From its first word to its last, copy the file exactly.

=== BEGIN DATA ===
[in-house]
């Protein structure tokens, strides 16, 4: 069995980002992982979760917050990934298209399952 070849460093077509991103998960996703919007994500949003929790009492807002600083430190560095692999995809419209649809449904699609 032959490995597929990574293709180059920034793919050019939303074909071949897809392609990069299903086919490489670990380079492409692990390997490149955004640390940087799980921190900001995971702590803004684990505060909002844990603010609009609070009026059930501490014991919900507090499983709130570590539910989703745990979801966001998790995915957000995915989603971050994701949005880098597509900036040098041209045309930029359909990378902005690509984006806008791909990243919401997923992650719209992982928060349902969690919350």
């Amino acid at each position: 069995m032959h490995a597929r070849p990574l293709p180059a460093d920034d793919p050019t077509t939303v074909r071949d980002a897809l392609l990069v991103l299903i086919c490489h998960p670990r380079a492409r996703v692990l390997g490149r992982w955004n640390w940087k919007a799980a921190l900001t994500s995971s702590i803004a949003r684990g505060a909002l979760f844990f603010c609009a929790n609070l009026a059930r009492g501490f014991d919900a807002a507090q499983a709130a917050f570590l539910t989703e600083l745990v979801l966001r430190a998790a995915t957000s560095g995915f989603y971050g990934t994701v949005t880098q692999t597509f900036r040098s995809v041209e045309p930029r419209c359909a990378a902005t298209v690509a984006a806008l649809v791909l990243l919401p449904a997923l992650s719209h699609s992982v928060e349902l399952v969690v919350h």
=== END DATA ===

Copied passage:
[in-house]
């Protein structure tokens, strides 16, 4: 069995980002992982979760917050990934298209399952 070849460093077509991103998960996703919007994500949003929790009492807002600083430190560095692999995809419209649809449904699609 032959490995597929990574293709180059920034793919050019939303074909071949897809392609990069299903086919490489670990380079492409692990390997490149955004640390940087799980921190900001995971702590803004684990505060909002844990603010609009609070009026059930501490014991919900507090499983709130570590539910989703745990979801966001998790995915957000995915989603971050994701949005880098597509900036040098041209045309930029359909990378902005690509984006806008791909990243919401997923992650719209992982928060349902969690919350």
């Amino acid at each position: 069995m032959h490995a597929r070849p990574l293709p180059a460093d920034d793919p050019t077509t939303v074909r071949d980002a897809l392609l990069v991103l299903i086919c490489h998960p670990r380079a492409r996703v692990l390997g490149r992982w955004n640390w940087k919007a799980a921190l900001t994500s995971s702590i803004a949003r684990g505060a909002l979760f844990f603010c609009a929790n609070l009026a059930r009492g501490f014991d919900a807002a507090q499983a709130a917050f570590l539910t989703e600083l745990v979801l966001r430190a998790a995915t957000s560095g995915f989603y971050g990934t994701v949005t880098q692999t597509f900036r040098s995809v041209e045309p930029r419209c359909a990378a902005t298209v690509a984006a806008l649809v791909l990243l919401p449904a997923l992650s719209h699609s992982v928060e349902l399952v969690v919350h």